# An interesting limit

1. Oct 20, 2008

### andrewm

I was having a debate with a friend about how to show the following limit.

$$\lim_{n \to \infty} \cos( \frac{2 \pi}{2n - 2} )^n = 1$$

I claim that you can just hand-wavingly say that since cosine of 0 is 1, and 1^infinity is 1, the limit is 1. He claims I need to show this using some sort of limit theorem (I don't want to get into delta-epsilons).

Is there a cool limit theorem I can use?I

Last edited: Oct 20, 2008
2. Oct 20, 2008

Your latex didn't compile - at least I can't see it. Could/would you repost?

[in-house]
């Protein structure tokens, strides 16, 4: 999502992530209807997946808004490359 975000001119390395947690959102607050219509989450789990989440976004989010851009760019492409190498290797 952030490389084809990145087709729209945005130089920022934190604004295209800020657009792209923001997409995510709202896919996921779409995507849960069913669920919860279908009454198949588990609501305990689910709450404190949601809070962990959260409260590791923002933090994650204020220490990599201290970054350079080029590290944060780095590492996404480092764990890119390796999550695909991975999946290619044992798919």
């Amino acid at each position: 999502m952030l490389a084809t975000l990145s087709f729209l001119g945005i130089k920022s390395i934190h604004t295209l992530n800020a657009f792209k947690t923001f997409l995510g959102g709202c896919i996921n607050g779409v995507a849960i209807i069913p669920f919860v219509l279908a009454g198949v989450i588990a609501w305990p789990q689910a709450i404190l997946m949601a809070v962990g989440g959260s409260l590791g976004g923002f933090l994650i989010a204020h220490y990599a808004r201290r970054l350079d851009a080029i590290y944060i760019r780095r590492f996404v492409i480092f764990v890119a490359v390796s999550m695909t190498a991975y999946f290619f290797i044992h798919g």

$$\lim_{n \to \infty} \cos( \frac{2 \pi}{2n - 2} )^n = 1$$

okay, my version of the latex didn't take. is there a general problem with the new server setup?

Last edited: Oct 20, 2008
3. Oct 20, 2008

### gel

No, the limit would not be 1 if you replaced the exponent by n^2 (what would it be?). You could take logarithms and apply L'hopitals rule and use cos(0)=1, cos'(0)=0.

4. Oct 20, 2008

### andrewm

Using L'Hopitals rule I can show that \lim_{n \to \infty} \ln f(n) = 0, where f(n) is the original cosine function. If the limit of the \ln is the \ln of the limit, then I am content. Am I misunderstanding what you mean by "take logarithms"?

Thanks for the idea!

5. Oct 20, 2008

### gel

yes. To rigorously finish off the proof you can take the exponential and use the fact that the exponential of a limit equals the limit of the exponentials - because exp is a continuous function.

6. Oct 20, 2008

### andrewm

Excellent, I understand. Thanks.